2.5. Ethanol, Methanol and Hexane Extraction

Fifty (50g) of the seed coat powder were weighed and transferred into a 500ml conical flask and soaked with 250ml of each of the solvents mentioned above separately. This was then allowed to stand for 72 hours and intermittently shaken every 3 hours on a mechanical shaker. It was then filtered while the residue rinsed in three parts. The filtrates obtained were then evaporated to dryness on a water bath (at 60°C) after which their weight yield determined. The extracts were kept in the refrigerator for phytochemical and anti-bacterial assay.

2.6. Phytochemical Screening

The phytochemical analysis of the aqueous, ethanol, methanol and Hexane extracts of the seed coats of the plant was carried out to determine the presence or absence of alkaloids, saponins, tannin, flavonoids, carbohydrates, cardiac glycosides, Anthraquinones and other bioactive ingredient using standard procedures according to Sofowora [9 and 10].

2.7. Preparation of Seed Coat Extract Concentration

A 4g of each of the extracts were dissolved separately in 10ml of sterilized distilled water to give various concentrations of 400 mg/ml (stock extract) which was serially diluted to give different concentrations of 200gm/ml, 100mg/ml, 50mg/ml and 25mg/ml respectively. The tubes containing the different concentration of the extracts were labeled accordingly and the concentrations were used for the sensitivity test while a gentamycin antibiotic was used as the standard drug control.

2.8. Source of Antibiotic

The antibiotic disc used for the screening of resistant contains known concentration of various antibiotics: Septrin (30µg); Chloramphenicol (30µg); Sparfloxacin (10µg); Amoxacillin (30µg); Augmentin (30µg); Gentamycin (10µg); Perfloxacin (30µg); Tarivid (10µg); Streptomycin (30µg); and Ciprofloxacin (10µg).

2.9. Screening for Resistance Among Clinical Bacterial Isolates

The antibacterial susceptibility test for the detection of resistant microorganisms within the bacterial isolates was determined using the Agar disc diffusion method as described by Cheesbrough [7]. The inoculum size of each bacterial isolate was standardized by picking 5 isolated colonies of overnight bacterial growth on Agar plates. Isolated colonies were suspended in 5ml of normal saline to give a turbidity equivalent of 0.5 Mcfarland turbidity standards. A sterilized cotton swab was dipped into the suspension; the excess was drained before inoculating on the surface plate of the Mueller Hinton agar. The antibiotic discs were then placed firmly with sterilized forceps on the plate, incubated at 350c for 18-24 hours after which the inhibition zones were measured in diameters (mm) using a transparent ruler. All tests were done in duplicate with the result compared and recorded.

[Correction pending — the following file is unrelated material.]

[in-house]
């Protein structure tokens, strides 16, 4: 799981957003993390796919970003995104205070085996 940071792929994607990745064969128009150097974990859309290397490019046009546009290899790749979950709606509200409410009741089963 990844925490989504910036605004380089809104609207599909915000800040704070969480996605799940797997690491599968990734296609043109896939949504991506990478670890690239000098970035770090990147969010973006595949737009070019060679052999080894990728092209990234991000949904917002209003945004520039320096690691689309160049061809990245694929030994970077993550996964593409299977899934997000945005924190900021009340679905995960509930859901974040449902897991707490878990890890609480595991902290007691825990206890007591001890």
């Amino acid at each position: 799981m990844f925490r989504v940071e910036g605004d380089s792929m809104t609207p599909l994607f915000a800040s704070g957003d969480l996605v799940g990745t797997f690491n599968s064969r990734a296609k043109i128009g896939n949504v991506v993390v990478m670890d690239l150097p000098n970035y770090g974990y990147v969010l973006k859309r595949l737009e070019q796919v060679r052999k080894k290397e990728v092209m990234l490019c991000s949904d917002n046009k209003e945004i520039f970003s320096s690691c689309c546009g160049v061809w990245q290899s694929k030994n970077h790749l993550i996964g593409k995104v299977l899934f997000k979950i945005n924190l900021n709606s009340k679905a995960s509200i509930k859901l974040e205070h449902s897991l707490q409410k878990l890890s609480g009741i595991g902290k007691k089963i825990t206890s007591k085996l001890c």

2.10. Determination of Antibacterial Activity of Crude Seed Coat Extracts

The agar well diffusion method was used in assessing the antibacterial susceptibility of the seed coat extracts. Mueller Hinton agar was prepared based on the manufacturer’s instruction. 1ml of each standardized test organism was inoculated into each sterilized Petri dish and 20ml of the prepared media was poured to each, it was swirled for homogeneity and allowed to solidify. Each plate was labeled accordingly. Five wells of 9mm in diameter were made in each plate aseptically using a sterilized cork borer. A volume of 1ml of each extract was transferred into each of the peripheral wells, while the standard drug gentamycin (40mg/ml) was introduced into separate Petri dishes to serve as control. The plates were then incubated at 350c between 18-24 hours. At the end of the incubation period, the susceptibility of the test organism to the extract was assessed by measuring the diameters of zones of inhibition to the nearest millimeter, and was compared.

3. Results and Discussion

The result obtained during the screening of multidrug resistant microorganism using the antibiotic disc is presented in Table 1.

Table 1. Screening for Multidrug resistant Organism (MDR).

MICRO ORGANISMS TYPE OF ANTIBIOTICS
SXT CH SP CPX AM AU CN PEX OFX S
E. coli + + - - - - + - - -
S. Pneumoniae - + - + - - + - - -
S. aureus + - + + - - + + + -
K. aerogenes - - + + - - + + + -
Salmonella sp - - - + - - + - + -
p. aeruginosa - - + + - - + - + -

Septrin(SXT 30μg), Chloramphenicol (CH 30μg), Sparfloxacin (SP 10μg), Ciprofloxacin (CPX 10μg), Amoxacillin (AM 30μg), Augmentin (AU 30μg), Gentamycin (CN 10μg), Pefloxacin (PEF 30μg), Tarivid (OFX 10μg), Streptomycin (S 30μg).

+ = Sensivity

- = Resistant

The result in Table 2 shows the presence and absence of phytochemical bioactive compounds that are present in the seed coat of Hibiscus sabdariffa. From the table of results, it reveals that alkaloids were present in all of the extracts while steroids were present in the hexane, ethanol and methanol extracts but absent in the aqueous extracts. All the other bioactive components were absent.

Table 2. Phytochemical constituents of Aqueous, Ethanol, Hexane and Methanol extracts of seed coat of Hibiscus sabdariffa.

PHYTOCHEMICALS ASCE ESCE HSCE MSCE
Alkaloids + + + +
Saponins - - - -
Tannins - - - -
Flavonoids - - - -
Steroids - + + +
Anthraquinones - - - -
Cardiac glycosides - - + +

ASCE (Aqueous seed coat extract), ESCE (Ethanol seed coat extract), HSCE (Hexane seed coat extract), MSCE (Methanol seed coat extract)

- = Absent

+ = Present